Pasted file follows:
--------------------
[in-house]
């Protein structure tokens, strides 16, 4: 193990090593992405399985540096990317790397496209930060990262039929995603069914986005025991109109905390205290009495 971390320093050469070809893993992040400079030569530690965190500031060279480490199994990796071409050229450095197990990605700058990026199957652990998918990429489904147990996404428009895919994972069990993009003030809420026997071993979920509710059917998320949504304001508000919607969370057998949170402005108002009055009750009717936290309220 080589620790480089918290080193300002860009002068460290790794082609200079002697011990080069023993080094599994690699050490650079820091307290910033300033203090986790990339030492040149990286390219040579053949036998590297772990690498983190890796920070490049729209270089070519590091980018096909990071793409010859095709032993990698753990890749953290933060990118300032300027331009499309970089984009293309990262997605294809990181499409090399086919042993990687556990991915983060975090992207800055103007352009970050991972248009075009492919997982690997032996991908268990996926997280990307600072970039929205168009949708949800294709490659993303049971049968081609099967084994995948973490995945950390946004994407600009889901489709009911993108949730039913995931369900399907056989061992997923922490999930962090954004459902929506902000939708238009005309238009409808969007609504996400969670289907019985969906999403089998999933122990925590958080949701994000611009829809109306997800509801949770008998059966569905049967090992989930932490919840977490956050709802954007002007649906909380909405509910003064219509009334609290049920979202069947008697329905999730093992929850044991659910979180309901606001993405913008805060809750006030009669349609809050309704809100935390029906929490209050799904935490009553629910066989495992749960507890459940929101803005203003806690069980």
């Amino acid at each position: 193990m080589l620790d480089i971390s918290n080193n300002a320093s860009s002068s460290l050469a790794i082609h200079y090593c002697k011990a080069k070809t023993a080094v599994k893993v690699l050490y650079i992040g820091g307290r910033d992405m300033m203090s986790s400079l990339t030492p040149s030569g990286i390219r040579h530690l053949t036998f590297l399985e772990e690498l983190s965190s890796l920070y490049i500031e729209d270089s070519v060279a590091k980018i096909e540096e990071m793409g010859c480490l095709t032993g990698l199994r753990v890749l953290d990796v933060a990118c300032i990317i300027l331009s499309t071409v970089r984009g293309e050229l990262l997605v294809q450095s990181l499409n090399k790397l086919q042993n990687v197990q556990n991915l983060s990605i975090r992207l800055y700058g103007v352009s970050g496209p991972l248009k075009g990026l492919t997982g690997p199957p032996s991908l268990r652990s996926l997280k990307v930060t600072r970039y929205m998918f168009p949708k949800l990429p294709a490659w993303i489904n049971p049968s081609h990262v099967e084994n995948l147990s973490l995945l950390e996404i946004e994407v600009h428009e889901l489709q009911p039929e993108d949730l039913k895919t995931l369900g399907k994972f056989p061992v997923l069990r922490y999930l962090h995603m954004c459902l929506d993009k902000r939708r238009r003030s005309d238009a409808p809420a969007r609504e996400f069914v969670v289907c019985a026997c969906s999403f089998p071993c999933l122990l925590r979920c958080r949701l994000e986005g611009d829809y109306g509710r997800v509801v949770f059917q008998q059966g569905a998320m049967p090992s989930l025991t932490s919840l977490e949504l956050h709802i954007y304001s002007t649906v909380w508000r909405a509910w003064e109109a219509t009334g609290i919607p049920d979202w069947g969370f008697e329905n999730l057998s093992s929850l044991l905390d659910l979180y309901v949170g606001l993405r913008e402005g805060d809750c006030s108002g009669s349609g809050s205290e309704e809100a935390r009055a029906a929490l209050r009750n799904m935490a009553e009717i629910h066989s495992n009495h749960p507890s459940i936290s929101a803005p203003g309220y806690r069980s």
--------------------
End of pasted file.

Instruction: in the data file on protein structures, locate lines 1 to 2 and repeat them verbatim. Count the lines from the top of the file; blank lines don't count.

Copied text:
[in-house]
């Protein structure tokens, strides 16, 4: 193990090593992405399985540096990317790397496209930060990262039929995603069914986005025991109109905390205290009495 971390320093050469070809893993992040400079030569530690965190500031060279480490199994990796071409050229450095197990990605700058990026199957652990998918990429489904147990996404428009895919994972069990993009003030809420026997071993979920509710059917998320949504304001508000919607969370057998949170402005108002009055009750009717936290309220 080589620790480089918290080193300002860009002068460290790794082609200079002697011990080069023993080094599994690699050490650079820091307290910033300033203090986790990339030492040149990286390219040579053949036998590297772990690498983190890796920070490049729209270089070519590091980018096909990071793409010859095709032993990698753990890749953290933060990118300032300027331009499309970089984009293309990262997605294809990181499409090399086919042993990687556990991915983060975090992207800055103007352009970050991972248009075009492919997982690997032996991908268990996926997280990307600072970039929205168009949708949800294709490659993303049971049968081609099967084994995948973490995945950390946004994407600009889901489709009911993108949730039913995931369900399907056989061992997923922490999930962090954004459902929506902000939708238009005309238009409808969007609504996400969670289907019985969906999403089998999933122990925590958080949701994000611009829809109306997800509801949770008998059966569905049967090992989930932490919840977490956050709802954007002007649906909380909405509910003064219509009334609290049920979202069947008697329905999730093992929850044991659910979180309901606001993405913008805060809750006030009669349609809050309704809100935390029906929490209050799904935490009553629910066989495992749960507890459940929101803005203003806690069980």